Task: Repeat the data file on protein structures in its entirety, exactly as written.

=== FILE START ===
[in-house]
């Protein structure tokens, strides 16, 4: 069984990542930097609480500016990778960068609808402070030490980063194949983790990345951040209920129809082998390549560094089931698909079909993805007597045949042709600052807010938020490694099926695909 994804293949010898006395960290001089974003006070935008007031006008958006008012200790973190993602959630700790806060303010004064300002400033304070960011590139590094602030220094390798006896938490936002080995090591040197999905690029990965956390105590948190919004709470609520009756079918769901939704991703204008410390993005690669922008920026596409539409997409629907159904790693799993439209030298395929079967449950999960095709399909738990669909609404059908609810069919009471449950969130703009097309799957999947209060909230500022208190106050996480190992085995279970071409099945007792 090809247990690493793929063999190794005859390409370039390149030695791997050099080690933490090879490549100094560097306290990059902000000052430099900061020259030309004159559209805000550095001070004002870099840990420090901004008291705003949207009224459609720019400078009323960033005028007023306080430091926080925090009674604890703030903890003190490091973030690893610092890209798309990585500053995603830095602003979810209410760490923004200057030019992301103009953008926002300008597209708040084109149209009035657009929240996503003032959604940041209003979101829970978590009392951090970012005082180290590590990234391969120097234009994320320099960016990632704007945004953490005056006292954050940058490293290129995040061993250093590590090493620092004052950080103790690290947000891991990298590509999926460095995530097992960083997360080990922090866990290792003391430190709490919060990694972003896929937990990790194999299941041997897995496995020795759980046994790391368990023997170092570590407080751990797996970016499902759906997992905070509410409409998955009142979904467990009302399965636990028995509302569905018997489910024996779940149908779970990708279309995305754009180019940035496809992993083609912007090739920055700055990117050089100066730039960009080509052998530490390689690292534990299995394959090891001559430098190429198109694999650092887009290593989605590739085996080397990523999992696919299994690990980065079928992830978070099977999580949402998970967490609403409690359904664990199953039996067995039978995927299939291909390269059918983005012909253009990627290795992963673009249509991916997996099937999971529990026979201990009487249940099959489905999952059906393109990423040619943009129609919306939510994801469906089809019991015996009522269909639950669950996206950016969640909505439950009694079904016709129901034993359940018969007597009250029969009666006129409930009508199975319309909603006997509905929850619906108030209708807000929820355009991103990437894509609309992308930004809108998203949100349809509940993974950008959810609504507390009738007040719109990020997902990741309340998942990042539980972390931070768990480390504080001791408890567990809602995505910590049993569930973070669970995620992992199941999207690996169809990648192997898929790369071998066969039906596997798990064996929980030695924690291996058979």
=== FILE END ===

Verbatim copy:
[in-house]
């Protein structure tokens, strides 16, 4: 069984990542930097609480500016990778960068609808402070030490980063194949983790990345951040209920129809082998390549560094089931698909079909993805007597045949042709600052807010938020490694099926695909 994804293949010898006395960290001089974003006070935008007031006008958006008012200790973190993602959630700790806060303010004064300002400033304070960011590139590094602030220094390798006896938490936002080995090591040197999905690029990965956390105590948190919004709470609520009756079918769901939704991703204008410390993005690669922008920026596409539409997409629907159904790693799993439209030298395929079967449950999960095709399909738990669909609404059908609810069919009471449950969130703009097309799957999947209060909230500022208190106050996480190992085995279970071409099945007792 090809247990690493793929063999190794005859390409370039390149030695791997050099080690933490090879490549100094560097306290990059902000000052430099900061020259030309004159559209805000550095001070004002870099840990420090901004008291705003949207009224459609720019400078009323960033005028007023306080430091926080925090009674604890703030903890003190490091973030690893610092890209798309990585500053995603830095602003979810209410760490923004200057030019992301103009953008926002300008597209708040084109149209009035657009929240996503003032959604940041209003979101829970978590009392951090970012005082180290590590990234391969120097234009994320320099960016990632704007945004953490005056006292954050940058490293290129995040061993250093590590090493620092004052950080103790690290947000891991990298590509999926460095995530097992960083997360080990922090866990290792003391430190709490919060990694972003896929937990990790194999299941041997897995496995020795759980046994790391368990023997170092570590407080751990797996970016499902759906997992905070509410409409998955009142979904467990009302399965636990028995509302569905018997489910024996779940149908779970990708279309995305754009180019940035496809992993083609912007090739920055700055990117050089100066730039960009080509052998530490390689690292534990299995394959090891001559430098190429198109694999650092887009290593989605590739085996080397990523999992696919299994690990980065079928992830978070099977999580949402998970967490609403409690359904664990199953039996067995039978995927299939291909390269059918983005012909253009990627290795992963673009249509991916997996099937999971529990026979201990009487249940099959489905999952059906393109990423040619943009129609919306939510994801469906089809019991015996009522269909639950669950996206950016969640909505439950009694079904016709129901034993359940018969007597009250029969009666006129409930009508199975319309909603006997509905929850619906108030209708807000929820355009991103990437894509609309992308930004809108998203949100349809509940993974950008959810609504507390009738007040719109990020997902990741309340998942990042539980972390931070768990480390504080001791408890567990809602995505910590049993569930973070669970995620992992199941999207690996169809990648192997898929790369071998066969039906596997798990064996929980030695924690291996058979």